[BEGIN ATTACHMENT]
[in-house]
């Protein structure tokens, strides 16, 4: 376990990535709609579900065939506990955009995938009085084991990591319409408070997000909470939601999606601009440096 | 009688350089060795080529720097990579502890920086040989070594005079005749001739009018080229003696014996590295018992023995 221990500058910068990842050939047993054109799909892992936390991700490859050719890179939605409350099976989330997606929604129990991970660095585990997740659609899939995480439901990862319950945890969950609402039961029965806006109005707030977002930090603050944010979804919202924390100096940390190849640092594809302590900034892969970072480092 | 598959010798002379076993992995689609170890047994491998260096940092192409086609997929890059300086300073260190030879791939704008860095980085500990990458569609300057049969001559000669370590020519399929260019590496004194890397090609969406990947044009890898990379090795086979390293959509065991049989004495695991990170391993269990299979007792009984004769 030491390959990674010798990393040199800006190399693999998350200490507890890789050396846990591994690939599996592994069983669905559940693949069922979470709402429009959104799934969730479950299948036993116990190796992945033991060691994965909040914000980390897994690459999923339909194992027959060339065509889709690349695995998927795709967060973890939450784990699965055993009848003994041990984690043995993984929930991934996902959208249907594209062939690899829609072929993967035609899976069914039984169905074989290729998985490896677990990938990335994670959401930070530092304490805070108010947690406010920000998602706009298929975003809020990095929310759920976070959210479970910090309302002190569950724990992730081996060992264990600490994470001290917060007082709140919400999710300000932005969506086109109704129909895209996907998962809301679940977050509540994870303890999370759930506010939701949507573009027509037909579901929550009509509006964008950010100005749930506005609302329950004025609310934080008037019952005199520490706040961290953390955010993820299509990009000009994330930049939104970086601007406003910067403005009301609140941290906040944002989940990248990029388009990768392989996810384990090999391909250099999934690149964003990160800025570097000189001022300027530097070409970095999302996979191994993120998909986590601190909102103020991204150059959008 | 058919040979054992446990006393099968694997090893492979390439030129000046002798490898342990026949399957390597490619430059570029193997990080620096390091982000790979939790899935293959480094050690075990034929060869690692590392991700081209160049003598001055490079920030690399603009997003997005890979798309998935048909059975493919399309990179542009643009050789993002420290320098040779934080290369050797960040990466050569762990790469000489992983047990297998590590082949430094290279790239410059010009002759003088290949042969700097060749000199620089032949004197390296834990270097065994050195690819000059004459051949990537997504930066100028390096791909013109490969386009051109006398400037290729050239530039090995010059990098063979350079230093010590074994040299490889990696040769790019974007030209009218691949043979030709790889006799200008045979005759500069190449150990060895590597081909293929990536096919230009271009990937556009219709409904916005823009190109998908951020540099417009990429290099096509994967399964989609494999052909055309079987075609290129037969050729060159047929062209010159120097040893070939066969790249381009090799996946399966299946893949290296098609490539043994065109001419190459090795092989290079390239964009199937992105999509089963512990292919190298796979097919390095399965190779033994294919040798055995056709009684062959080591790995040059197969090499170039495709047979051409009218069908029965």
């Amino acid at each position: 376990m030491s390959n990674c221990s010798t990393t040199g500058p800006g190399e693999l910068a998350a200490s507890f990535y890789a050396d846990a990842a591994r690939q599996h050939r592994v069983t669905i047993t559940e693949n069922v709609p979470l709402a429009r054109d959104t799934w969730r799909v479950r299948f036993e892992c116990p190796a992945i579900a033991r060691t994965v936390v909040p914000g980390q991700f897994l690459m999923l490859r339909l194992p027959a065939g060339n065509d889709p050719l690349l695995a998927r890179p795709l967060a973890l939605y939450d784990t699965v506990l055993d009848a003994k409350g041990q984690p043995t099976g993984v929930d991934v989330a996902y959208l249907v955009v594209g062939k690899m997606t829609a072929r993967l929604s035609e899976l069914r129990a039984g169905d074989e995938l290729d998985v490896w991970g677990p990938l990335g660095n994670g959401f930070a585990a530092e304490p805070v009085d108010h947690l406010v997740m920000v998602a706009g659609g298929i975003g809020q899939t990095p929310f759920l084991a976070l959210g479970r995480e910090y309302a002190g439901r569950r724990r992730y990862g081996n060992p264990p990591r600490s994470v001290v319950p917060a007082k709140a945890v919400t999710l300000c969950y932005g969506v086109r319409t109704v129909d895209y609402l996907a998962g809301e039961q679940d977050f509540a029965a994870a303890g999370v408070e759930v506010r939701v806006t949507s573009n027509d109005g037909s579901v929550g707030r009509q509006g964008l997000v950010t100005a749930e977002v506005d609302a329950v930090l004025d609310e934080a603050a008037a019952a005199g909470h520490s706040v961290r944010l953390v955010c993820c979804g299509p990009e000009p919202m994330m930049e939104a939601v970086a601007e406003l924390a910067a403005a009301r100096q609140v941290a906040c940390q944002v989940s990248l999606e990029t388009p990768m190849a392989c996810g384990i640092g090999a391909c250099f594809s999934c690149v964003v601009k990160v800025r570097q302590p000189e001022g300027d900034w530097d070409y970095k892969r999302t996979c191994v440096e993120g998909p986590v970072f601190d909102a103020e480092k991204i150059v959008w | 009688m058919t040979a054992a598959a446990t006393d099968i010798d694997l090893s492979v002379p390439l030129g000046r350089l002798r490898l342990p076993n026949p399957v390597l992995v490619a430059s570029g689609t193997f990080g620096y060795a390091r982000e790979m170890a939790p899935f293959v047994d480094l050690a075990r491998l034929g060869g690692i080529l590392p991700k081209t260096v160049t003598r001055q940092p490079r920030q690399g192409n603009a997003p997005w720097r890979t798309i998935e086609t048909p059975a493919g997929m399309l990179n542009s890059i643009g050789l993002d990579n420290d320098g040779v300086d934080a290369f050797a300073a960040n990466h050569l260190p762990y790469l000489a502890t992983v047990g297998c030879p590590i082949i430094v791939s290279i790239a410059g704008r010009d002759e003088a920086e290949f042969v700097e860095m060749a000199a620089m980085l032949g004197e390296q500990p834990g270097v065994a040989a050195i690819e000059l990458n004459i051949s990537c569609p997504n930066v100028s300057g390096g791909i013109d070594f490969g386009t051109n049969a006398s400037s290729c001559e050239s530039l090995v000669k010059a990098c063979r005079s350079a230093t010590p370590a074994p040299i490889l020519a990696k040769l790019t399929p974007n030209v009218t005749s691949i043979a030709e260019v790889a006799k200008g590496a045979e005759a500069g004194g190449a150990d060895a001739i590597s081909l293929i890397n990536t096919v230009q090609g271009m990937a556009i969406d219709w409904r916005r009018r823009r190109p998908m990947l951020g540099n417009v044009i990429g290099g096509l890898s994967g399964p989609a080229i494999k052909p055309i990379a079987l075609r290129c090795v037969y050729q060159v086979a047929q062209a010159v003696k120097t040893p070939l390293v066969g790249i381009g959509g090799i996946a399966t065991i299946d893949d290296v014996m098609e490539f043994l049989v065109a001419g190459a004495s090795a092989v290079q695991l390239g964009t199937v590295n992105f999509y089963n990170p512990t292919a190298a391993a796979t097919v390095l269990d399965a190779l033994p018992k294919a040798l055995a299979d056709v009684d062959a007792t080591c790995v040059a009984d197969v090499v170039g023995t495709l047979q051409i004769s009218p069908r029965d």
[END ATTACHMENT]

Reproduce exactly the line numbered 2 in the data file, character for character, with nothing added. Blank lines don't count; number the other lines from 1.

């Protein structure tokens, strides 16, 4: 376990990535709609579900065939506990955009995938009085084991990591319409408070997000909470939601999606601009440096 | 009688350089060795080529720097990579502890920086040989070594005079005749001739009018080229003696014996590295018992023995 221990500058910068990842050939047993054109799909892992936390991700490859050719890179939605409350099976989330997606929604129990991970660095585990997740659609899939995480439901990862319950945890969950609402039961029965806006109005707030977002930090603050944010979804919202924390100096940390190849640092594809302590900034892969970072480092 | 598959010798002379076993992995689609170890047994491998260096940092192409086609997929890059300086300073260190030879791939704008860095980085500990990458569609300057049969001559000669370590020519399929260019590496004194890397090609969406990947044009890898990379090795086979390293959509065991049989004495695991990170391993269990299979007792009984004769 030491390959990674010798990393040199800006190399693999998350200490507890890789050396846990591994690939599996592994069983669905559940693949069922979470709402429009959104799934969730479950299948036993116990190796992945033991060691994965909040914000980390897994690459999923339909194992027959060339065509889709690349695995998927795709967060973890939450784990699965055993009848003994041990984690043995993984929930991934996902959208249907594209062939690899829609072929993967035609899976069914039984169905074989290729998985490896677990990938990335994670959401930070530092304490805070108010947690406010920000998602706009298929975003809020990095929310759920976070959210479970910090309302002190569950724990992730081996060992264990600490994470001290917060007082709140919400999710300000932005969506086109109704129909895209996907998962809301679940977050509540994870303890999370759930506010939701949507573009027509037909579901929550009509509006964008950010100005749930506005609302329950004025609310934080008037019952005199520490706040961290953390955010993820299509990009000009994330930049939104970086601007406003910067403005009301609140941290906040944002989940990248990029388009990768392989996810384990090999391909250099999934690149964003990160800025570097000189001022300027530097070409970095999302996979191994993120998909986590601190909102103020991204150059959008 | 058919040979054992446990006393099968694997090893492979390439030129000046002798490898342990026949399957390597490619430059570029193997990080620096390091982000790979939790899935293959480094050690075990034929060869690692590392991700081209160049003598001055490079920030690399603009997003997005890979798309998935048909059975493919399309990179542009643009050789993002420290320098040779934080290369050797960040990466050569762990790469000489992983047990297998590590082949430094290279790239410059010009002759003088290949042969700097060749000199620089032949004197390296834990270097065994050195690819000059004459051949990537997504930066100028390096791909013109490969386009051109006398400037290729050239530039090995010059990098063979350079230093010590074994040299490889990696040769790019974007030209009218691949043979030709790889006799200008045979005759500069190449150990060895590597081909293929990536096919230009271009990937556009219709409904916005823009190109998908951020540099417009990429290099096509994967399964989609494999052909055309079987075609290129037969050729060159047929062209010159120097040893070939066969790249381009090799996946399966299946893949290296098609490539043994065109001419190459090795092989290079390239964009199937992105999509089963512990292919190298796979097919390095399965190779033994294919040798055995056709009684062959080591790995040059197969090499170039495709047979051409009218069908029965």